Seeing one of the world’s most famous paintings, one that has inspired beauty, photography and other artists for centuries, begins with a jolt, and then warms all of your senses. It’s like meeting a long lost relative that you’ve always KNOWN has existed through photos and maybe a chat on the phone, but then seeing them in the flesh takes the experience to another level.
When most people see the Mona Lisa for the first time in Paris they get that feeling, although it’s usually fleeting, as it’s a brief glimpse of the tiny smiling woman behind glass before you’re shuffled on.
Cam has loved Boticelli’s “Birth of Venus” (1486) for years, and seeing her at Florence’s Uffizi Gallery was set to be a highlight. We pre-booked an entry time, bought the girls a kids’ guide book so they’d know which were the “must see” paintings (and to give us a bit of Medici family history beforehand), and after a quick flirt with the security guard after I buzzed at the metal detector “You are a very terrible woman…with very beautiful eyes…are these girls your sisters?”, we were in.
Personally, I love a lot of the religious artwork on the cusp of the Renaissance – the gold leaf back grounds and, compared to Da Vinci or Michelangelo, a little more primitive, before perspective and texture were so perfect. When the artwork was more about educating the masses than pleasing the rich.
Boticelli was one of the early Renaissance artists, and we love his paintings. The faces of the gods/goddesses and mere mortals seem almost vacant, but there is so much movement and expression filling the frame. Even the girls were excited to see the original “Birth of Venus”. They’ve attempted to draw her a couple of times at home, and who wouldn’t love a picture with flowing long blond hair on a beautiful naked woman, angels above, Springtime offering a robe, and flowers floating in the air! Cam was in lurve.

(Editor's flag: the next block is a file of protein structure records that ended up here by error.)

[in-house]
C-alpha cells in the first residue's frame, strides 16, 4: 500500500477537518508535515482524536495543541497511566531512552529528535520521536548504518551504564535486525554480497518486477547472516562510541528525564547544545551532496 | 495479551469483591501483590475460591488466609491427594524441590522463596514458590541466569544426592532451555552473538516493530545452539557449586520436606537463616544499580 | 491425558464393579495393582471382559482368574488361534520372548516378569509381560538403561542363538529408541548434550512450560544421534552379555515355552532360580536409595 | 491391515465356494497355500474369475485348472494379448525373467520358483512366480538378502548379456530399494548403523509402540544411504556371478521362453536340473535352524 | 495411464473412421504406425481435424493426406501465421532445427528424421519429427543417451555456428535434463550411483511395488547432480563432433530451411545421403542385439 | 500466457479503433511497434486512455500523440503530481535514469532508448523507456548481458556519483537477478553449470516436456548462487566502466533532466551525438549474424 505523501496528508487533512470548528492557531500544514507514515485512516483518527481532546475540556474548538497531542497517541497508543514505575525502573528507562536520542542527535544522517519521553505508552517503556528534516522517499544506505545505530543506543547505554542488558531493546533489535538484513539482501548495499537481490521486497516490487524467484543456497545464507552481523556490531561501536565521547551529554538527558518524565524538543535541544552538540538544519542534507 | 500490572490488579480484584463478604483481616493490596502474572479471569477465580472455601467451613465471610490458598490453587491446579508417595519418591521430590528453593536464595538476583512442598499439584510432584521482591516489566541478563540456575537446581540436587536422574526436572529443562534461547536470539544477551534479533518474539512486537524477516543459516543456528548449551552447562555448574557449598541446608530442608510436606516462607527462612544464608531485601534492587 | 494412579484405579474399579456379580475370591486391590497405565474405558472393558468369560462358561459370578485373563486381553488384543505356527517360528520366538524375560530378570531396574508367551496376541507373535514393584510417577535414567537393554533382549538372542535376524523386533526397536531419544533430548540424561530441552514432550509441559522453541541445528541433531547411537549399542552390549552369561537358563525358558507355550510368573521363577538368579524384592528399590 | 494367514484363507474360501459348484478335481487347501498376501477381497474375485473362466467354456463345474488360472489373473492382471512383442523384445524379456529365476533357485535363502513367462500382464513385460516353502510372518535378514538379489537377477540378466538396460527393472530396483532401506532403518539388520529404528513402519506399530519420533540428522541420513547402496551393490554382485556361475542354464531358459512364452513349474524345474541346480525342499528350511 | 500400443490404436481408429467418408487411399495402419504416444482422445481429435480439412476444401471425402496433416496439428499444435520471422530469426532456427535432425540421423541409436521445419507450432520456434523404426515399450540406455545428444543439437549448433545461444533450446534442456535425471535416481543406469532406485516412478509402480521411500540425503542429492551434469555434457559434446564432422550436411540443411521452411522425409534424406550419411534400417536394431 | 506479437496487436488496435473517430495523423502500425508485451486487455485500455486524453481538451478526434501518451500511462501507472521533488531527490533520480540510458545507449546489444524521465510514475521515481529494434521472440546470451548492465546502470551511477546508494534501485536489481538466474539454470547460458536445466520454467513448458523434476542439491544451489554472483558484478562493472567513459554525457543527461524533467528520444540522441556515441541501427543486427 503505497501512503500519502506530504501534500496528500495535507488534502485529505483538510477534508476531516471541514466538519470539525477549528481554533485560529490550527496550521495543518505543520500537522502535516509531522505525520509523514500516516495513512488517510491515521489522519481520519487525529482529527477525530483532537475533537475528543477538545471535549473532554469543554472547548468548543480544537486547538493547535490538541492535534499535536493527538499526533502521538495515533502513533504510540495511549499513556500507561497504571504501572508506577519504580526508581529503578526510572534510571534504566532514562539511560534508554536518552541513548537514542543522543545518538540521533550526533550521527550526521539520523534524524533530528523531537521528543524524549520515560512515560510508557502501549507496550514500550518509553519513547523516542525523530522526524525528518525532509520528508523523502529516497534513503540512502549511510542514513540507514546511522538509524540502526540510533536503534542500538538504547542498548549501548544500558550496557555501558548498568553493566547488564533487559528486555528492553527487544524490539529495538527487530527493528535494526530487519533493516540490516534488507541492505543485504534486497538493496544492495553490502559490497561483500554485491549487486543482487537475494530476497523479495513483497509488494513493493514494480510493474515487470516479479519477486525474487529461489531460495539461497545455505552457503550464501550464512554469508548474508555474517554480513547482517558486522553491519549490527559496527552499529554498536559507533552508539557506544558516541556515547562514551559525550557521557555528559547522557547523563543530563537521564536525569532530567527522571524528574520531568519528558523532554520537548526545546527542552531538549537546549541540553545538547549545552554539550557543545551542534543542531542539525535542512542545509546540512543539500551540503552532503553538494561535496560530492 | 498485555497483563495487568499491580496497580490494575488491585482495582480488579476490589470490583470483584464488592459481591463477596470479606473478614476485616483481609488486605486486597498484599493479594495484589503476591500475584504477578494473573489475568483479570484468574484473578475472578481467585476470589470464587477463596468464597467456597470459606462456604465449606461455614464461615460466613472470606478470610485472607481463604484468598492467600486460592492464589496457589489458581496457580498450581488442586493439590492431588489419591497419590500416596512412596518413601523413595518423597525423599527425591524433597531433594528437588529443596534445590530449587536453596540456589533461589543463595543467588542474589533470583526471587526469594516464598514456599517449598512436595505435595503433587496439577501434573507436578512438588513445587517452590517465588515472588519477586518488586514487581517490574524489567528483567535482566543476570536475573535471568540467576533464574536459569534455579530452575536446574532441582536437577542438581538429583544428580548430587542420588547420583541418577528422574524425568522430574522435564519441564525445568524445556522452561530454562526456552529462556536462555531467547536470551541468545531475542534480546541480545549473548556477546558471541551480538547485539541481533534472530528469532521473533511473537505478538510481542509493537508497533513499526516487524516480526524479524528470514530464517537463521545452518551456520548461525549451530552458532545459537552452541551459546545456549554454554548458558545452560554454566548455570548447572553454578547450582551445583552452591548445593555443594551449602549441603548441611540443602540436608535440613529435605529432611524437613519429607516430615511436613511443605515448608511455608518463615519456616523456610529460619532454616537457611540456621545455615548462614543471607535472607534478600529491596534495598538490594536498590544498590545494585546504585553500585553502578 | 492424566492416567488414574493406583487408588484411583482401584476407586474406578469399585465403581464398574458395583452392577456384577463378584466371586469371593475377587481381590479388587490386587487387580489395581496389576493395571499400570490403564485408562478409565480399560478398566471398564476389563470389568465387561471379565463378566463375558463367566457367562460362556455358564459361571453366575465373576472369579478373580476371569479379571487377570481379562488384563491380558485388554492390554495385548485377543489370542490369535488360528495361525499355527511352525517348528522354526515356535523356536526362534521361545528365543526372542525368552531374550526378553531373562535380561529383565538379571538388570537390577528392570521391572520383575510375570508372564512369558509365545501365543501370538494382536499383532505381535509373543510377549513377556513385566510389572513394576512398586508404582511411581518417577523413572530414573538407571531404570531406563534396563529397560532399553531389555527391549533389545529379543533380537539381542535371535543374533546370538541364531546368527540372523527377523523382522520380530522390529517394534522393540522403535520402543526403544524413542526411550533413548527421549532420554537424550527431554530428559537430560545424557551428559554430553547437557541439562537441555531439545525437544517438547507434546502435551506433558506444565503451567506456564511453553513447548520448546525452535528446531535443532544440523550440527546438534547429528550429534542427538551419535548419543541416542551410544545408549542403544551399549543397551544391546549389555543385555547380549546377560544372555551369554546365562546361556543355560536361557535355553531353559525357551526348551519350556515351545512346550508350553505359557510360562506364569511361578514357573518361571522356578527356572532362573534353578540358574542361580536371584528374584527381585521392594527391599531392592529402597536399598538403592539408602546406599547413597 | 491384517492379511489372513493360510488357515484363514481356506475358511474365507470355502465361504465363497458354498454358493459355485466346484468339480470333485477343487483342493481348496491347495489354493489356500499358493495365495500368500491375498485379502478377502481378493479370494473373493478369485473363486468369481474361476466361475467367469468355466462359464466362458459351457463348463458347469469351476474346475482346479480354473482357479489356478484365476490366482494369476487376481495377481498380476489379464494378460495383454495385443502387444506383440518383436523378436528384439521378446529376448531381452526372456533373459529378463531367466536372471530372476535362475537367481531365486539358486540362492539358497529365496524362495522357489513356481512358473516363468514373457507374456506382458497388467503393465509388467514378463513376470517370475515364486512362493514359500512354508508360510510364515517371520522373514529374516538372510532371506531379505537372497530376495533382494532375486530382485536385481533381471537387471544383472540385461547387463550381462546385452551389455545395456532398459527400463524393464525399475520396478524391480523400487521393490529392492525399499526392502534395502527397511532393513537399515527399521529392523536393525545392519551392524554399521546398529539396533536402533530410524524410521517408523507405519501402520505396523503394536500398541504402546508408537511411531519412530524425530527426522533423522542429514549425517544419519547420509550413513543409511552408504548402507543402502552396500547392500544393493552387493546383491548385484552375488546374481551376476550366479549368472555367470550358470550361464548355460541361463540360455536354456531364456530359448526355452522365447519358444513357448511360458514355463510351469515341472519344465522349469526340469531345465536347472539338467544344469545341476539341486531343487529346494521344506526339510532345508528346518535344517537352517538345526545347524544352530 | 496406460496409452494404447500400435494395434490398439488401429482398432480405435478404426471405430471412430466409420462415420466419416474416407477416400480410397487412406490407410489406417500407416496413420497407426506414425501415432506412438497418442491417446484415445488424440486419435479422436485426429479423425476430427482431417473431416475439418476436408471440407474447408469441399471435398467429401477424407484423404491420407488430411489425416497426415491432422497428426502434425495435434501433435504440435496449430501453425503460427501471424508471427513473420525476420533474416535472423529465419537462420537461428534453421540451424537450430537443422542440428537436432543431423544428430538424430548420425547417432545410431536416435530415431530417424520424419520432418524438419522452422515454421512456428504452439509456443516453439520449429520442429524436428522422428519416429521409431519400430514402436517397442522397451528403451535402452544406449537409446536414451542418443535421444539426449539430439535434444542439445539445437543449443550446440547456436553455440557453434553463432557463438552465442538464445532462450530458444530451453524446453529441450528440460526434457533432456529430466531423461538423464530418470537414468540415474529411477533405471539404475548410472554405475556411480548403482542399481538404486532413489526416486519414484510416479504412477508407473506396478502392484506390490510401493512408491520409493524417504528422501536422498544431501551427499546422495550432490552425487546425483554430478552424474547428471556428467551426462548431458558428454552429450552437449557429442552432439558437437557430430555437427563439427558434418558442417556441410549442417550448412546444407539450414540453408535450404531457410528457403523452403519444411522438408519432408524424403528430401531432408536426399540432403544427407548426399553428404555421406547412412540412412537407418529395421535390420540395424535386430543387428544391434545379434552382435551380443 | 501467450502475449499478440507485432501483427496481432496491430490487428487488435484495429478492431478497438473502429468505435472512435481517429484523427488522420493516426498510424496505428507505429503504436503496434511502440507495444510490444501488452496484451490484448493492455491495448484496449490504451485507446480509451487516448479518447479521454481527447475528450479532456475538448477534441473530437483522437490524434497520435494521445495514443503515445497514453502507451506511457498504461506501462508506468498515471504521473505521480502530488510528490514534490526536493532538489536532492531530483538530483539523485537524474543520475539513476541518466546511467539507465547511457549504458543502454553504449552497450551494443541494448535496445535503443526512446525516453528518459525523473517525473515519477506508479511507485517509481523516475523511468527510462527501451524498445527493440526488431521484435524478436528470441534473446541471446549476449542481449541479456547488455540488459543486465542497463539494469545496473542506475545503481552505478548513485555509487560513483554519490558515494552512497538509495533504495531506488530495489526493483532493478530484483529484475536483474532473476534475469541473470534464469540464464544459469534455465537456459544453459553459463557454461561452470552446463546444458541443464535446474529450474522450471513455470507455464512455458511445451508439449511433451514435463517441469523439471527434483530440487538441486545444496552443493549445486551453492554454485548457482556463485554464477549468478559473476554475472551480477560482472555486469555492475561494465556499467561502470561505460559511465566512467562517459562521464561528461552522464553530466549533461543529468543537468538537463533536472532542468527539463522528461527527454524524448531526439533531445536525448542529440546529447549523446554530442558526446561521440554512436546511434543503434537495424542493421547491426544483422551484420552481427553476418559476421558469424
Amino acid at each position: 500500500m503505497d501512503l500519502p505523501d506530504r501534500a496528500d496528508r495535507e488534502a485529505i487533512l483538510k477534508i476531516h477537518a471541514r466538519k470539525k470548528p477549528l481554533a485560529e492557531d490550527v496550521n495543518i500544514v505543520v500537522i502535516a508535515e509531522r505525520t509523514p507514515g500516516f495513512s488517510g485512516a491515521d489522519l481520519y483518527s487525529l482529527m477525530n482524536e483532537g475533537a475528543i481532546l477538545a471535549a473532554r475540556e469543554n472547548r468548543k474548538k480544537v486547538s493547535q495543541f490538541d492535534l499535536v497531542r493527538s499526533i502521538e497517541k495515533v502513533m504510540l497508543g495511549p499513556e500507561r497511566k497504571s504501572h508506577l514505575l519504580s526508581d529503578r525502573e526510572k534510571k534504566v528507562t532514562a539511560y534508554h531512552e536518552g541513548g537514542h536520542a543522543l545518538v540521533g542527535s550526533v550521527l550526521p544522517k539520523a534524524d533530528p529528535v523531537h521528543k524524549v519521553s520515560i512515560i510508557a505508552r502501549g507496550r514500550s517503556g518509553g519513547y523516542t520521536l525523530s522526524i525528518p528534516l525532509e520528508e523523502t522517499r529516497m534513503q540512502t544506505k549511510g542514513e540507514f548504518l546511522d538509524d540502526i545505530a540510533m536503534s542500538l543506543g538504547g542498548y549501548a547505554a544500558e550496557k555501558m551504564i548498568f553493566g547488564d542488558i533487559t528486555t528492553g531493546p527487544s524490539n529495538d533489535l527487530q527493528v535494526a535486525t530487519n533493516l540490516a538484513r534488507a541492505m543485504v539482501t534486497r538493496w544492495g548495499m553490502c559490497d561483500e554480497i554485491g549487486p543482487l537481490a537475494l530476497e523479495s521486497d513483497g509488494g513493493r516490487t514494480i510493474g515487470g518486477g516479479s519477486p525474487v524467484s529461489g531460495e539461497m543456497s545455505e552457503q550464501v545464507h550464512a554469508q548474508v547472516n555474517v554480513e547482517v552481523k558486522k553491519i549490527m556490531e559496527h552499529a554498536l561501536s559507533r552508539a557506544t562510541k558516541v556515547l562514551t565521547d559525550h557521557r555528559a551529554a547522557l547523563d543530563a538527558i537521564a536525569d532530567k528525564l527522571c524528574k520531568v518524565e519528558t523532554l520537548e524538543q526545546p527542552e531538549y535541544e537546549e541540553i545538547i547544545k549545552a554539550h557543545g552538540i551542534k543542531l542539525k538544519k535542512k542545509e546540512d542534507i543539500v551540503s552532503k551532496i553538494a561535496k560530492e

As with most touristy areas in Florence, the gallery was filled with (groan) tourists, mostly in their massive packs following the floating tinselled antenna/flag/umbrella/plastic flower. The girls settled themselves onto the couches in the Boticelli room and sat for about 30 minutes looking around the room and sketching their favourite pics. There were generally three reactions from punters who saw “Birth of Venus.” Those who were hit by the “OMG, It’s HER, and I’m HERE” feeling; those who were beastly careless, and were only there because the tour guide told them they should be; and then, this poor pathetic group, who will now take up far too much space in this post, but the plight of their ignorance must be highlighted.
Couple 1: American, mid 20’s maybe on their honeymoon, both vigorously chewing gum, snuggling up sharing one audio guide. Him “Yeah, it says this one is supposed to be kinda famous. I guess we should stop and take a look.” Yeah. I guess you should!
Couple 2: American. Middle aged. “I just don’t understand why THIS Venus has arms, but the sculpture doesn’t”. Good Lord.
Couple 3: (For the purpose of this exercise, you must now adopt a strong cockney car-salesman type accent. Make it convincing, like you’re selling a vegetable-curling set with free steak knives on Swanston Street.) English. Middle Aged. “Yeah Love, that there’s the Venus de Meelo. You know ‘er Love, you’ve seen ‘er before hasn’t ya? The Venus de Meelo that is. You know her?” “No love. Never seen ‘er before in me life”. It took every bit of strength in my body to not shout “It’s not the flippin Venus de MILO you fool. That’s a statue, and yes, she has no arms as they fell of, and she was created over 1000 years earlier, and is now in the Louvre. Now PLEASE vacate these premises, in fact, this COUNTRY, IMMEDIATELY.
Where have these people been?
Here are some of my other favourite paintings…Giotto, Raphael, Boticelli and Martini